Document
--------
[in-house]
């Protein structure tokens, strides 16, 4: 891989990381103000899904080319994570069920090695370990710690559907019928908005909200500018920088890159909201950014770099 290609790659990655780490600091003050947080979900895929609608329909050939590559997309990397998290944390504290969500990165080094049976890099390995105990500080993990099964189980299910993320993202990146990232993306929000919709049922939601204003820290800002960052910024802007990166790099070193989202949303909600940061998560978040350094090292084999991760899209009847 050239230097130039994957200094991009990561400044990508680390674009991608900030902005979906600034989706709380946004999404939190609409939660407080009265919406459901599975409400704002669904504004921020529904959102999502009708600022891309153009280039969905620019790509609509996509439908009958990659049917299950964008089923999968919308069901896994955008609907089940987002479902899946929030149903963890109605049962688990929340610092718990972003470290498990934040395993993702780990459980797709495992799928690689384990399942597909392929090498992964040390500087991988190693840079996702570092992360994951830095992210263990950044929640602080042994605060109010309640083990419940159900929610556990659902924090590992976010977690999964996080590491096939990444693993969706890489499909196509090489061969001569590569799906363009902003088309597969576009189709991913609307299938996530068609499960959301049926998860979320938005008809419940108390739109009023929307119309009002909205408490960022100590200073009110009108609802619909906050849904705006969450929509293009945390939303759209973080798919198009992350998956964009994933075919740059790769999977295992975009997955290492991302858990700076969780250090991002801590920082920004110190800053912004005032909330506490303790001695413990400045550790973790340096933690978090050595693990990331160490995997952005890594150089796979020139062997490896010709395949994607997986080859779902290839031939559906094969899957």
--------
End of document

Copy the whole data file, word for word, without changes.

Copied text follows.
[in-house]
């Protein structure tokens, strides 16, 4: 891989990381103000899904080319994570069920090695370990710690559907019928908005909200500018920088890159909201950014770099 290609790659990655780490600091003050947080979900895929609608329909050939590559997309990397998290944390504290969500990165080094049976890099390995105990500080993990099964189980299910993320993202990146990232993306929000919709049922939601204003820290800002960052910024802007990166790099070193989202949303909600940061998560978040350094090292084999991760899209009847 050239230097130039994957200094991009990561400044990508680390674009991608900030902005979906600034989706709380946004999404939190609409939660407080009265919406459901599975409400704002669904504004921020529904959102999502009708600022891309153009280039969905620019790509609509996509439908009958990659049917299950964008089923999968919308069901896994955008609907089940987002479902899946929030149903963890109605049962688990929340610092718990972003470290498990934040395993993702780990459980797709495992799928690689384990399942597909392929090498992964040390500087991988190693840079996702570092992360994951830095992210263990950044929640602080042994605060109010309640083990419940159900929610556990659902924090590992976010977690999964996080590491096939990444693993969706890489499909196509090489061969001569590569799906363009902003088309597969576009189709991913609307299938996530068609499960959301049926998860979320938005008809419940108390739109009023929307119309009002909205408490960022100590200073009110009108609802619909906050849904705006969450929509293009945390939303759209973080798919198009992350998956964009994933075919740059790769999977295992975009997955290492991302858990700076969780250090991002801590920082920004110190800053912004005032909330506490303790001695413990400045550790973790340096933690978090050595693990990331160490995997952005890594150089796979020139062997490896010709395949994607997986080859779902290839031939559906094969899957």